The Mathematics of Murphy's Law
US Air Force Captain Edward Murphy said it in 1949, and we all paraphrase: Anything that can go wrong, will go wrong. Most of the scientific community has written off the law as a myth - a result of selective memory or a self-fulfilling expectation. But an amateur mathematician from the UK has another explanation. Phillip Obayda drew up an equation combining the factors that influence the performance of a task - urgency, complexity, and importance, as well as skill (or lack thereof). He calculated the likelihood of a few familiar scenarios. The good news: To change the odds, all you have to do is alter one element of the equation. For instance, try to avoid doing anything complex or important when you're in a rush, particularly if it requires skills you don't have. But in general, the math proves that the universe really does hate you.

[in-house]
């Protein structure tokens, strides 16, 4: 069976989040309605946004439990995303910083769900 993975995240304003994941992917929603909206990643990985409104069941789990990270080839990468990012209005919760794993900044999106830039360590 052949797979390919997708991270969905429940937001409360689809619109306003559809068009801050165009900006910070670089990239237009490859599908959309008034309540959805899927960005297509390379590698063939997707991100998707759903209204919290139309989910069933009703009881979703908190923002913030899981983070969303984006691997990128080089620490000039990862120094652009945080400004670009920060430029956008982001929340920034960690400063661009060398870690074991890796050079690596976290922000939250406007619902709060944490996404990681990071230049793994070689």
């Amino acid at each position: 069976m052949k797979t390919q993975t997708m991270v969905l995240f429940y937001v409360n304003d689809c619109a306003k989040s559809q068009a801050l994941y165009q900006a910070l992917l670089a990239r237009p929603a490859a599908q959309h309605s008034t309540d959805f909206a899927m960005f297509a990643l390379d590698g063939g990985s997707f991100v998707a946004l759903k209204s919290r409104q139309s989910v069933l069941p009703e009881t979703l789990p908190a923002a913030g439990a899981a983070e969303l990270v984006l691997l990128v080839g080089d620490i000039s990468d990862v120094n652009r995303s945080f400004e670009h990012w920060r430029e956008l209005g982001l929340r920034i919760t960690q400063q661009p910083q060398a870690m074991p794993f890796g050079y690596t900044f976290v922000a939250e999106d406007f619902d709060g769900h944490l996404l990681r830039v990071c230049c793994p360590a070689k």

Things that go wrong - and their probabilities*
Spilling something on yourself right before a date: 85%
Rush hour is worse when you're late: 73%
Email crashes while you're sending important documents: 70%
Doorbell/phone rings while you're in the shower: 53%
* Average chance that this will happen at some point, based on a survey of 1,023 unlucky chumps.